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Every Kitchener Public Library location offers a Parenting Collection. This collection includes books for adults and for children, and covers a wide range of topics including nutrition, potty training, death, new babies, sleep and divorce. These books provide advice for parents, and can be good conversation starters with children. Please ask library staff for assistance.
Potty Time Picture Books
Welcoming a Baby Brother or Sister
From the library's Internet Access Policy: "Parents and guardians are responsible for their child's choice of workstation and Internet activity, whether or not the child has a library card. Upon signing for a child's library card, a parent or guardian assumes responsibility for their child's access to all resources in the library, including electronic resources such as the Internet."
Safety online for all ages continues to be a complicated issue. Here are some resources to help you ensure that you and your children are safe online:
- Media Smarts: Canada's Centre for Digital & Media Literacy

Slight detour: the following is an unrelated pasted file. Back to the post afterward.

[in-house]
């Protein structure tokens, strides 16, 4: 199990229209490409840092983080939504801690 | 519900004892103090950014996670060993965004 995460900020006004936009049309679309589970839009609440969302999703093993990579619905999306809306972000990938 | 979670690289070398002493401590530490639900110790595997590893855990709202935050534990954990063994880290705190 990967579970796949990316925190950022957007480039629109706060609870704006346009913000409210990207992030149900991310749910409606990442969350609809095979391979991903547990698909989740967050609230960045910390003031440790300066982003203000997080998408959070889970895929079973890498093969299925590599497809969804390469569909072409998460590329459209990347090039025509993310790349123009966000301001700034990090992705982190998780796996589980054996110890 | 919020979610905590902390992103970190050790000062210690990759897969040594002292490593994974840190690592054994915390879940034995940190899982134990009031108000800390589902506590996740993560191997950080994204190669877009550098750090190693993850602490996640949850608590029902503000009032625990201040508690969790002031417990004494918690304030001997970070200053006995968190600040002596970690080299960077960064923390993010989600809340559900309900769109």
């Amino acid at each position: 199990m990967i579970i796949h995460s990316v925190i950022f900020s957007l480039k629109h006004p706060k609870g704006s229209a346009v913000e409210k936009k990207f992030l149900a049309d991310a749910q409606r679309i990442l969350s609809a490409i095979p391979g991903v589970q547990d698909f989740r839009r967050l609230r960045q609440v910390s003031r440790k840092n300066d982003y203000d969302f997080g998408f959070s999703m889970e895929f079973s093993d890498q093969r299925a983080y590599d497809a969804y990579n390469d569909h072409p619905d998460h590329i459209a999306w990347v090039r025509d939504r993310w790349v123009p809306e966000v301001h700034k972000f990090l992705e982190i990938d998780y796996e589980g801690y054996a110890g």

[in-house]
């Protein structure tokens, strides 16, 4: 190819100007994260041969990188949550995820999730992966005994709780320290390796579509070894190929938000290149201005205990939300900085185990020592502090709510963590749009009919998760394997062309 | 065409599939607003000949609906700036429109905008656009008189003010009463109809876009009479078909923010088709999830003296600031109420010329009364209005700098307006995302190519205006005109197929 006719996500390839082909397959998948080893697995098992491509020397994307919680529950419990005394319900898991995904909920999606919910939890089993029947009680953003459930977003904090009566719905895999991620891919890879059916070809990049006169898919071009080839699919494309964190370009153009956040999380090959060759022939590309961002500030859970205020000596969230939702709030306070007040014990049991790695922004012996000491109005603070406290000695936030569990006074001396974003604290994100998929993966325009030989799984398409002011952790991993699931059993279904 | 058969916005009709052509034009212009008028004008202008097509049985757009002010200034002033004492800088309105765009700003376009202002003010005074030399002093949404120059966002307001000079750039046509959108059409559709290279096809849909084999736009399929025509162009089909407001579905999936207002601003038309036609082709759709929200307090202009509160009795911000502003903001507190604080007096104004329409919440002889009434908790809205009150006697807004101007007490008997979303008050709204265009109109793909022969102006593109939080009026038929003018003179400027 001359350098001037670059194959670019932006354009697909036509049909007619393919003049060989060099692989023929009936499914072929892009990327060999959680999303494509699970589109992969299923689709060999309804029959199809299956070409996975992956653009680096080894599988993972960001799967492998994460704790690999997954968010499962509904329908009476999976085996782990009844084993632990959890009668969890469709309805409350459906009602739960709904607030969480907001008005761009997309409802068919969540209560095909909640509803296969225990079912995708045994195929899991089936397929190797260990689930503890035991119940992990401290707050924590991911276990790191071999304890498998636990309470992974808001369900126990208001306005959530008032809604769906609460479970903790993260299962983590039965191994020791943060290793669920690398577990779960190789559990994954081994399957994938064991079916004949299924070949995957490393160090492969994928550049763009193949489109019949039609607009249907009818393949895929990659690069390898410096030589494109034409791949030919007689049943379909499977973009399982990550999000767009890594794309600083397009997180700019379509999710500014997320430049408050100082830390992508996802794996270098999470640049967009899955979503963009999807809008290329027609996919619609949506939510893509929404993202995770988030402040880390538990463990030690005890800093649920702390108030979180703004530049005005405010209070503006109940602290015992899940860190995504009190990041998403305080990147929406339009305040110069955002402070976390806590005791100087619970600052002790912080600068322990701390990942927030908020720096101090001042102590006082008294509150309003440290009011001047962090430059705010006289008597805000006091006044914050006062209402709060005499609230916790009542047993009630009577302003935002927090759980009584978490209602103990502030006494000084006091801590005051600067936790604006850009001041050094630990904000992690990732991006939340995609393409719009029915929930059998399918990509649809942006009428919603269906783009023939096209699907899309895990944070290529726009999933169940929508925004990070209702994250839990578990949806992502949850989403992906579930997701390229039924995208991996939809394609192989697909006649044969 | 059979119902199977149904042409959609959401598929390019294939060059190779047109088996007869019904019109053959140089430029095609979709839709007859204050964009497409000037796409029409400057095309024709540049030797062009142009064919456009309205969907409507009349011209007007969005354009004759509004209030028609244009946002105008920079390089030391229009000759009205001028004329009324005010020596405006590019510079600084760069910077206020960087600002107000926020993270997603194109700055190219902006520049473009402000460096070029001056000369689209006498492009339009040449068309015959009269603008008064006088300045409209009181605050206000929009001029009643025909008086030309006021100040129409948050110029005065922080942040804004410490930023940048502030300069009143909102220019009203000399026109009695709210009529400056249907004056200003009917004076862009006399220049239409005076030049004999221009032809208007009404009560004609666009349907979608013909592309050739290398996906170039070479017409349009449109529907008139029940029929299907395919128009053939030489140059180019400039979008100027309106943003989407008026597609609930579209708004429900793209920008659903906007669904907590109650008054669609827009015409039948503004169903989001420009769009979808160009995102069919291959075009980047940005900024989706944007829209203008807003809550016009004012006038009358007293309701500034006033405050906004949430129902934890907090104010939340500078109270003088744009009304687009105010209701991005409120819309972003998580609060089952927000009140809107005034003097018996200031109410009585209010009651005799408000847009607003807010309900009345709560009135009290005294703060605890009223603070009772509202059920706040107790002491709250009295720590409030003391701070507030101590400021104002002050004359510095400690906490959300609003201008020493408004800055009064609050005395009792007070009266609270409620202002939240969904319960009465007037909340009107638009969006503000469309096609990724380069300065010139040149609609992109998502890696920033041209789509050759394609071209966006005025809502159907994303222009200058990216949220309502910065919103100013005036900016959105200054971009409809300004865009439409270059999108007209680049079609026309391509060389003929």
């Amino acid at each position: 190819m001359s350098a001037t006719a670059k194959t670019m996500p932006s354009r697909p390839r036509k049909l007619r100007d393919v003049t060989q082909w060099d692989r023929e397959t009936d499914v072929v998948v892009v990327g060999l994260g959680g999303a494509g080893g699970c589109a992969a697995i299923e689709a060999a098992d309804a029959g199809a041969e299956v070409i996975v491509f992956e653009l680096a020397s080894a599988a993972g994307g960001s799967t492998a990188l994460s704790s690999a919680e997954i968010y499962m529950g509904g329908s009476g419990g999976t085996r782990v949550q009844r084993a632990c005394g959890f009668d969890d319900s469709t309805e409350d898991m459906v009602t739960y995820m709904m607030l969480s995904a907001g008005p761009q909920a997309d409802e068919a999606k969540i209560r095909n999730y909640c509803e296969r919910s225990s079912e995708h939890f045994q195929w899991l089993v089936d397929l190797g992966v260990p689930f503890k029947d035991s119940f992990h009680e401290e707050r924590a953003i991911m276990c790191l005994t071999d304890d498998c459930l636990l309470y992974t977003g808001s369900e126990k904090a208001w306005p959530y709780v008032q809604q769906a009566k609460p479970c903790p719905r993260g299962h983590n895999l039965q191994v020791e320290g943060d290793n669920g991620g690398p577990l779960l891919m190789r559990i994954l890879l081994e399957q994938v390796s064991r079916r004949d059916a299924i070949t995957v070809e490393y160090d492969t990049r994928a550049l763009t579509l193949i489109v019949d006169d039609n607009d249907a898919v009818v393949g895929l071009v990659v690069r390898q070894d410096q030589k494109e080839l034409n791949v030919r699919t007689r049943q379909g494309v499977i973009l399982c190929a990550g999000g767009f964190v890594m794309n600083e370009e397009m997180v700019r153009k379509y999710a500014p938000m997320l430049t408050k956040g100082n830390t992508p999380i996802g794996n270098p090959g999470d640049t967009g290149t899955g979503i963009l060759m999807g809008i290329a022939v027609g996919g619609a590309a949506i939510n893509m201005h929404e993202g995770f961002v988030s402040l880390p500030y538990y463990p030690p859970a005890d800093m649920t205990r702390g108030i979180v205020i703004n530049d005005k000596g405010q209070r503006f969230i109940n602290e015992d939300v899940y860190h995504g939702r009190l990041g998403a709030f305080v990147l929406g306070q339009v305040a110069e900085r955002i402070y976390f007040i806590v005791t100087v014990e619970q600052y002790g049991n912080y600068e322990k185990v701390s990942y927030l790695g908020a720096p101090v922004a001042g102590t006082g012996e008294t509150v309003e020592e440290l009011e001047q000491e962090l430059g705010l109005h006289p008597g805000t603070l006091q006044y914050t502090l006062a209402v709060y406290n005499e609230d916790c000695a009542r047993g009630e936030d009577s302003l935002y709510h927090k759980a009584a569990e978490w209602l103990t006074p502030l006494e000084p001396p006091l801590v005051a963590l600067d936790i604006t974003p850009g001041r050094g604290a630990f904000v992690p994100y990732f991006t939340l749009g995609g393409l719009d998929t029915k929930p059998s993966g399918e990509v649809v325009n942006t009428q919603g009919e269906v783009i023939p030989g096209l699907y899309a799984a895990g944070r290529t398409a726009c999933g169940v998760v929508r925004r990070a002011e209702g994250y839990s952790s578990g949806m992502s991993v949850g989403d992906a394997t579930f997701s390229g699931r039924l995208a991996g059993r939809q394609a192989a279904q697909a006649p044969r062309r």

Lots of useful information for parents and educators on internet safety, what children are doing on the internet, and advertising and privacy issues. Also includes an interactive game for children.
Features include a safety guide, parental tools, and websites for kids, as well as information for adults about internet security.
- Net Cetera
This resource covers what parents need to know, where to go for more information, and issues to raise with kids about living their lives online.
The Canadian Pediatric Society offers up these tips for managing children’s exposure to TVs, computers, gaming devices, smartphones and tablets:
- Create limits
Avoid screen time before the age of two and encourage good media habits from the start. The sooner you create limits, the easier they will be to maintain.
- Look at your own habits
How much time do you spend behind a screen each day? Your child learns from your behaviour, so it might be time for a change.
- It's all about balance
Encourage a balance between screen time and other activities like sports, hobbies and outdoor play. This is something they can do on their own, or you can do as a family.
- Time to disconnect
Choose a time of day to be "family time," when no one is distracted by screens. Ask your kids to give you their phones at a designated time so they can learn the value of screen-free time and the importance of being disconnected at night.
- Get involved
Use media with your child. Learn what they enjoy and talk to them about it. The more you are involved in your child's online life the more you can help them make safe choices.
"Canadian doctors offer tips to limit kids' screen time, after U.S. gets new set of guidelines: Pediatricians in Canada will issue similar guidelines on digital media exposure next year" - Cassandra Szklarski, Canadian Press, October 28 2016